Music in My Scifi #1 – Primus: Menace & Whimsy

Music in My Scifi #1 - Primus: Menace & Whimsy

This is the first of a series of articles on the influence of music in the Jim Westfield series. As you may know, I’ve included a number of musical influences in the books and here’s why:

I Love Music

The truth is, I have a mild form of synaesthesia. That means that one form of stimulation in my brain (music) produces sensations in other parts of my brain (taste).  I didn’t really notice it with other sound, but right about the time I graduated high school and developed some taste in music, I noticed that certain musical pieces would actually taste like something.  Stevie Ray Vaughn’s transcendent guitar solos have a coppery, tangy taste to me. Classical music pieces are a decadent, sweet dessert. This doesn’t happen with all forms of music, but it’s certainly made me an ardent fan and that love carried over to the story I told in Flotilla. Continue reading

Science Fiction: It’s Not About the Money

Quick note before I get started – an illustrator sent this to me over Twitter and it’s absolutely beautiful.  Give him some love if you can.

Science Fiction: It's Not About the Money

As a sci-fi author, I frequently post interesting tidbits about the genre over at /r/scifi and /r/sciencefiction.  Recently, I posted an article in which someone responded ‘the debasement of science fiction continues.’  It’s a fair point: I’m just as irritated by the lack of science in our science fiction as the next guy.  I do think that it’s our responsibility as consumers of the genre to be the change we want to see in the world and so I said: ‘Don’t complain – go make something that outshines it.’  Then someone else said the thing that made me want to write this blog piece.  S/he said: ‘Just give me 200 million dollar and I go and make an awesome movie.’

Ouch. Continue reading

Didn’t Get Nominated for a Hugo, and That’s a Good Thing

I’m feeling weird today.  That emotion that comes from watching the location of a party that you wanted to go to, but were not invited to, catch on fire and burn down.  Is it grief?  Is it Saudade or is it Schadenfreude?  I’m not sure.  Such are the mixed feelings I have for watching the Hugo Awards descend into madness, Internet Trolling and a Gamergate-type squabble.

The short version of the story is that the Hugo Awards are one of the biggest awards you can get as a Sci-Fi author.  Many people want specific books or authors considered and that desire has led some to organize into a grassroots effort to ensure that outcome.  Out of that, the rest of the community has risen up, seeing this as manipulation, gaming the system or ballot box stuffing. The discussion, as many others on the Internet, has devolved into everyone’s worst dysfunctional family dinner, ever. Now we even have George R.R. Martin saying that the “Sad Puppies have broken the Hugo Awards.” Continue reading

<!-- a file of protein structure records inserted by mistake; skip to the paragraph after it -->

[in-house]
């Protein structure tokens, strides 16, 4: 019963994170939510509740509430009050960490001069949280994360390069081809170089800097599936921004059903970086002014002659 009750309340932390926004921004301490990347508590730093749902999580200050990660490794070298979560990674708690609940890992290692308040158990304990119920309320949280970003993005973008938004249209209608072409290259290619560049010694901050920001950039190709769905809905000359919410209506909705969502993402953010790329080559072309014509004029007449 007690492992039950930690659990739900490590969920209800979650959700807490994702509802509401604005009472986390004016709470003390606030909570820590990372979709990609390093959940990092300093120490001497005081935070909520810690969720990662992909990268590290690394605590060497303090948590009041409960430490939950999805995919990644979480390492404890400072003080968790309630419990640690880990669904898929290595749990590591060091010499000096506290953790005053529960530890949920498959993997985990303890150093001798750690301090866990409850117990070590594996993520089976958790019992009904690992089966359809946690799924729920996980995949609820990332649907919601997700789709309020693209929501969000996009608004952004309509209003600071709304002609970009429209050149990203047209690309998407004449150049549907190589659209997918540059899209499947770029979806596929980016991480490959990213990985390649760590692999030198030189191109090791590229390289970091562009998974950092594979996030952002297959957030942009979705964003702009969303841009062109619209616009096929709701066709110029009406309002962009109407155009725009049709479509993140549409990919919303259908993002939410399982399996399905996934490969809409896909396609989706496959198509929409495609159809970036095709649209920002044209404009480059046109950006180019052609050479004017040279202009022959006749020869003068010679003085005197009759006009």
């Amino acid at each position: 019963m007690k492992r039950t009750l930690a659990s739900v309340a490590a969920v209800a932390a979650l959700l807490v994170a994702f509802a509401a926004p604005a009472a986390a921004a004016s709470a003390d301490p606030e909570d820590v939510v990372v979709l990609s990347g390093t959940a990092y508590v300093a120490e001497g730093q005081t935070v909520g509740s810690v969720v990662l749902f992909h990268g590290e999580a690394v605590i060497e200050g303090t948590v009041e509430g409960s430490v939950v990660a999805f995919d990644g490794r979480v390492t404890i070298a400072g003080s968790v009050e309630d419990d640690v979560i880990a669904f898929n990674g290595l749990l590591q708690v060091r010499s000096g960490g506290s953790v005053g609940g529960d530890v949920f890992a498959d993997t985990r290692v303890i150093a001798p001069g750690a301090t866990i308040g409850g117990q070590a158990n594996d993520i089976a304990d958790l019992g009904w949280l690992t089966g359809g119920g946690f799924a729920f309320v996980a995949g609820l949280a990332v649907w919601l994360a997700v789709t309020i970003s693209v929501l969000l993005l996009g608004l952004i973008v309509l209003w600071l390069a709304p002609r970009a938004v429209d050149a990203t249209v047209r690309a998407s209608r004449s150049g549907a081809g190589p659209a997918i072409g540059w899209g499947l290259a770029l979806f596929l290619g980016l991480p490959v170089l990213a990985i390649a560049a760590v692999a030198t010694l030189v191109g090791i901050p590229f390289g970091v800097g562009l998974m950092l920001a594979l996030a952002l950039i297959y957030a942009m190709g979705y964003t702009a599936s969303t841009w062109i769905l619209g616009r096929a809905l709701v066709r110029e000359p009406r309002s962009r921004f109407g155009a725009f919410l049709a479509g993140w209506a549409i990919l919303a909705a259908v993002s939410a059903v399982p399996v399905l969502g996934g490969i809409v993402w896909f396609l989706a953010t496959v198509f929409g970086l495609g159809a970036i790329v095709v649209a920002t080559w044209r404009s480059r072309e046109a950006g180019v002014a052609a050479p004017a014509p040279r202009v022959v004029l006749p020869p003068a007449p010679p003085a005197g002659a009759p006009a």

Achieving Escape Velocity: Better Call Saul and Flotilla’s Rick

better-call-saul-image-hero-2

Better Call Saul just wrapped up its first season and I’m happy that I gave it a chance.  Writers need to read.  Storytellers need to hear other stories.  That’s why, as an author, part of my job is to see movies, or watch TV or read books.  Don’t believe me?  Ask Stephen King.  He tells you in On Writing how he used to see dozens of bad movies before he wrote his first novel.

As I update Flotilla for its new edition, I’m revisiting one important topic that Better Call Saul has helped me think about: Achieving escape velocity from bad life choices.  In Flotilla, Jim is escaping some bad choices that he’s made with drugs and alcohol.  As he navigates that path, he’s watching Rick, his dad try and do the same.

Escaping and overcoming bad choices in the past is very difficult as an adult.  That’s what Rick and Jimmy McGill, played brilliantly by Bob Odenkirk, have in common. When you’ve made bad choices in life and you’re trying to step up to be something more, you must contend with the ‘gravity’ of your past. Call it ‘karma’, call it ‘reaping what you sow’ … call it whatever you want.  As Jimmy McGill learns, re-innovating your life involves spending a lot of energy contending with the community of people who are unwilling to discard their established perceptions of you. Continue reading